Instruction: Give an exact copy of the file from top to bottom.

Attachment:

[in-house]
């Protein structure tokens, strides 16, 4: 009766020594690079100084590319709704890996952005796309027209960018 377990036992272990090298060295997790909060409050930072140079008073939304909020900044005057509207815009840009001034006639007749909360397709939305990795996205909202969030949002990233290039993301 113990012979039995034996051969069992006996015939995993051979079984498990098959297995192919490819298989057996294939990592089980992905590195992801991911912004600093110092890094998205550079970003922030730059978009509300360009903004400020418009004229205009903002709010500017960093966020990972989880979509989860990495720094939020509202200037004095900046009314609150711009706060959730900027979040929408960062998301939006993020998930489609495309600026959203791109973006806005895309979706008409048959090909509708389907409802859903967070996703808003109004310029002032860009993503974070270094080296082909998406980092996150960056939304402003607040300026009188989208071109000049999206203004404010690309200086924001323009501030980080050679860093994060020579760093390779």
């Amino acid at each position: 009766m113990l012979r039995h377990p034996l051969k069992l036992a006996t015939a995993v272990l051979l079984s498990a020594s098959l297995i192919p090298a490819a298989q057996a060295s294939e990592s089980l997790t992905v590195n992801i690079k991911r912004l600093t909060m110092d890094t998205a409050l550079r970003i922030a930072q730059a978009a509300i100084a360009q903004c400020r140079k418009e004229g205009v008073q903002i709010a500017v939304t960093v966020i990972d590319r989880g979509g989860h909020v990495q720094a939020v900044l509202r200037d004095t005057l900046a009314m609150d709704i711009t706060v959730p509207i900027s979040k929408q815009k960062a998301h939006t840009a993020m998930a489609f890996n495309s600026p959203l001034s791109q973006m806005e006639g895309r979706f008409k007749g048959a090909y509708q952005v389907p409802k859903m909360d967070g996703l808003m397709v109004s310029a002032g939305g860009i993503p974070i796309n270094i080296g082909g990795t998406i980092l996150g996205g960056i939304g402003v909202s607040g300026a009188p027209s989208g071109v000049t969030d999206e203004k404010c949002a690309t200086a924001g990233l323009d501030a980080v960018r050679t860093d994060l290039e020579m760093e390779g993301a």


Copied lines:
[in-house]
């Protein structure tokens, strides 16, 4: 009766020594690079100084590319709704890996952005796309027209960018 377990036992272990090298060295997790909060409050930072140079008073939304909020900044005057509207815009840009001034006639007749909360397709939305990795996205909202969030949002990233290039993301 113990012979039995034996051969069992006996015939995993051979079984498990098959297995192919490819298989057996294939990592089980992905590195992801991911912004600093110092890094998205550079970003922030730059978009509300360009903004400020418009004229205009903002709010500017960093966020990972989880979509989860990495720094939020509202200037004095900046009314609150711009706060959730900027979040929408960062998301939006993020998930489609495309600026959203791109973006806005895309979706008409048959090909509708389907409802859903967070996703808003109004310029002032860009993503974070270094080296082909998406980092996150960056939304402003607040300026009188989208071109000049999206203004404010690309200086924001323009501030980080050679860093994060020579760093390779």
């Amino acid at each position: 009766m113990l012979r039995h377990p034996l051969k069992l036992a006996t015939a995993v272990l051979l079984s498990a020594s098959l297995i192919p090298a490819a298989q057996a060295s294939e990592s089980l997790t992905v590195n992801i690079k991911r912004l600093t909060m110092d890094t998205a409050l550079r970003i922030a930072q730059a978009a509300i100084a360009q903004c400020r140079k418009e004229g205009v008073q903002i709010a500017v939304t960093v966020i990972d590319r989880g979509g989860h909020v990495q720094a939020v900044l509202r200037d004095t005057l900046a009314m609150d709704i711009t706060v959730p509207i900027s979040k929408q815009k960062a998301h939006t840009a993020m998930a489609f890996n495309s600026p959203l001034s791109q973006m806005e006639g895309r979706f008409k007749g048959a090909y509708q952005v389907p409802k859903m909360d967070g996703l808003m397709v109004s310029a002032g939305g860009i993503p974070i796309n270094i080296g082909g990795t998406i980092l996150g996205g960056i939304g402003v909202s607040g300026a009188p027209s989208g071109v000049t969030d999206e203004k404010c949002a690309t200086a924001g990233l323009d501030a980080v960018r050679t860093d994060l290039e020579m760093e390779g993301a």